Association of Police and Crime Commissioners
Blog: Chair reflects on the year that marked a decade of PCCs
This year marked 10 years since Police and Crime Commissioners were first elected as the democratic voice of the public.
It has been a difficult and challenging year for policing and the criminal justice system to say the least, and whilst there are many significant challenges ahead, I am confident our role as Police and Crime Commissioners (PCCs) will continue to go from strength to strength.
We have delivered tangible results for our communities through funding vital victim support services to holding chief constables to account for the service they provide to the public. We have championed and been pivotal in tackling violence against women and girls, working to reduce antisocial behaviour that blights communities and supporting victims of crime through the criminal justice service. We have made incredible strides and will continue to play a critical role in making our communities safer and transforming the policing and criminal justice landscape.
Over the last decade, elected PCCs and now Mayors and their Deputies for Policing and Crime have established their role as the public’s voice to policing, the champion of victims and survivors of crime, the convener and leader of a myriad of local partnerships and the commissioner of countless initiatives and services to reduce crime, protect the public and see safer communities flourish.
We have been highlighting some of the key areas where PCCs have been making a real and lasting difference this year, including their work to tackle violence against women and girls, implement crime prevention and reduction initiatives ad serious violence to mention a few.
We have seen incredible, fantastic and innovative partnership working going on all over the country. An example being in the South West this year to reduce the illegal drugs trade, Operation Scorpion has seen five PCCs and forces join together to make their area truly hostile to those wishing to prey on their communities.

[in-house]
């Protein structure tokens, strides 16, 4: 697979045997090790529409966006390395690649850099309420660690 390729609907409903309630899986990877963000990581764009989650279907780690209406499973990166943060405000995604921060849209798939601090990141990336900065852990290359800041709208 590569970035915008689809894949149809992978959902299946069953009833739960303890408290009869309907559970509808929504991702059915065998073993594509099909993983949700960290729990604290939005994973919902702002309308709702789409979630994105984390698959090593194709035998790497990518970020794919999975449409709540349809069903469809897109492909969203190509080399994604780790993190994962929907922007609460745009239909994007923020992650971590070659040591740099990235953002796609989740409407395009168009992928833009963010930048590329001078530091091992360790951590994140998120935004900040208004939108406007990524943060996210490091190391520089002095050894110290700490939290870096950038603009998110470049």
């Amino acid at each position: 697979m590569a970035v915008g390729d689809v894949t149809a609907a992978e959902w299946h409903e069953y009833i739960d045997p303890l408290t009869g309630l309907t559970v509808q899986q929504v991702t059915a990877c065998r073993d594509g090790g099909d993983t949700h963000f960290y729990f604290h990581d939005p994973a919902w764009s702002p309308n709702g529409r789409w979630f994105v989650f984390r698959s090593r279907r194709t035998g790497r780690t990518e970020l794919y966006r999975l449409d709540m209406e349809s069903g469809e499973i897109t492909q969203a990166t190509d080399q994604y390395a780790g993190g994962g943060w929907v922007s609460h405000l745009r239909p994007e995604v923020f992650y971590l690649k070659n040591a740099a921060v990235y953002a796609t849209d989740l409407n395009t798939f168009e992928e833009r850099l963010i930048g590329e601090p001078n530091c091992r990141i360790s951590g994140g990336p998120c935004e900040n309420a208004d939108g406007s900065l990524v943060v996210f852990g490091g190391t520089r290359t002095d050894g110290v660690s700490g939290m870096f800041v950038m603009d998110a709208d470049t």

We have also made great strides in our work within the criminal justice system to support victims of crime and reduce re-offending through working closely with a wide range of organisations to deliver a joined-up approach to community safety.
But we know we can do even more. The PCC review published earlier this year recommended that PCCs should be given more levers to improve the criminal justice journey for victims and witnesses. This is something which we are busy working on making a reality.
We can’t deny there are big hurdles on the horizon for policing and criminal justice but we are confident that, alongside our national partners, PCCs will continue to step up to support victims, cut crime and mobilise partnerships to help keep our communities safe.
Lastly, I would like to extend a warm welcome to the Civil Nuclear Constabulary, the Scottish Police Authority and the British Transport Police Authority who joined as members of the Association of Police and Crime Commissioners (APCC) this year. 2022 has truly seen the APCC become the home for policing governance in Britain and we hope 2023 will see us become the home of policing governance for the United Kingdom which would really be an important moment in our association’s history.
I wish you all Merry Christmas and a safe and prosperous new year.
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